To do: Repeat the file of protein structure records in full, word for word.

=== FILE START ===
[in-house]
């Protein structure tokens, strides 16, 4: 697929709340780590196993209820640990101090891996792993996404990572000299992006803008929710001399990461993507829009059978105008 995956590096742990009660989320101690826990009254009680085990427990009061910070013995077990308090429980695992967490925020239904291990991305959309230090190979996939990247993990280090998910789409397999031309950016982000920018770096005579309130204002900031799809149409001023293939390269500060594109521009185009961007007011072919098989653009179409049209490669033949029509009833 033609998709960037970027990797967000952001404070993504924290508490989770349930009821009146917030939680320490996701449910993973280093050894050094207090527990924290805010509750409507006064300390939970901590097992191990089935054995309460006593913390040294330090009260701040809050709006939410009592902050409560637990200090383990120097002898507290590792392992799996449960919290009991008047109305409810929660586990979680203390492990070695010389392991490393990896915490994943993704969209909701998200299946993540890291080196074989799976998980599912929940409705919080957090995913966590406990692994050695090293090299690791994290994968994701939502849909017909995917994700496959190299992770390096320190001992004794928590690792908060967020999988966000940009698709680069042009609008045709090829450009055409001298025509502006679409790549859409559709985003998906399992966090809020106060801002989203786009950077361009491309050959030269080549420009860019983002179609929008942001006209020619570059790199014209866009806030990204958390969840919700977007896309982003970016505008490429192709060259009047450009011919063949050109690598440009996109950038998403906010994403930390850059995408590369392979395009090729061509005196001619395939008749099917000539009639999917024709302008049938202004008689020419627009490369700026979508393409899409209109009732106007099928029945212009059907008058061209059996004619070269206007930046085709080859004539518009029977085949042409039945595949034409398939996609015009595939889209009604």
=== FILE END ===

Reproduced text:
[in-house]
């Protein structure tokens, strides 16, 4: 697929709340780590196993209820640990101090891996792993996404990572000299992006803008929710001399990461993507829009059978105008 995956590096742990009660989320101690826990009254009680085990427990009061910070013995077990308090429980695992967490925020239904291990991305959309230090190979996939990247993990280090998910789409397999031309950016982000920018770096005579309130204002900031799809149409001023293939390269500060594109521009185009961007007011072919098989653009179409049209490669033949029509009833 033609998709960037970027990797967000952001404070993504924290508490989770349930009821009146917030939680320490996701449910993973280093050894050094207090527990924290805010509750409507006064300390939970901590097992191990089935054995309460006593913390040294330090009260701040809050709006939410009592902050409560637990200090383990120097002898507290590792392992799996449960919290009991008047109305409810929660586990979680203390492990070695010389392991490393990896915490994943993704969209909701998200299946993540890291080196074989799976998980599912929940409705919080957090995913966590406990692994050695090293090299690791994290994968994701939502849909017909995917994700496959190299992770390096320190001992004794928590690792908060967020999988966000940009698709680069042009609008045709090829450009055409001298025509502006679409790549859409559709985003998906399992966090809020106060801002989203786009950077361009491309050959030269080549420009860019983002179609929008942001006209020619570059790199014209866009806030990204958390969840919700977007896309982003970016505008490429192709060259009047450009011919063949050109690598440009996109950038998403906010994403930390850059995408590369392979395009090729061509005196001619395939008749099917000539009639999917024709302008049938202004008689020419627009490369700026979508393409899409209109009732106007099928029945212009059907008058061209059996004619070269206007930046085709080859004539518009029977085949042409039945595949034409398939996609015009595939889209009604």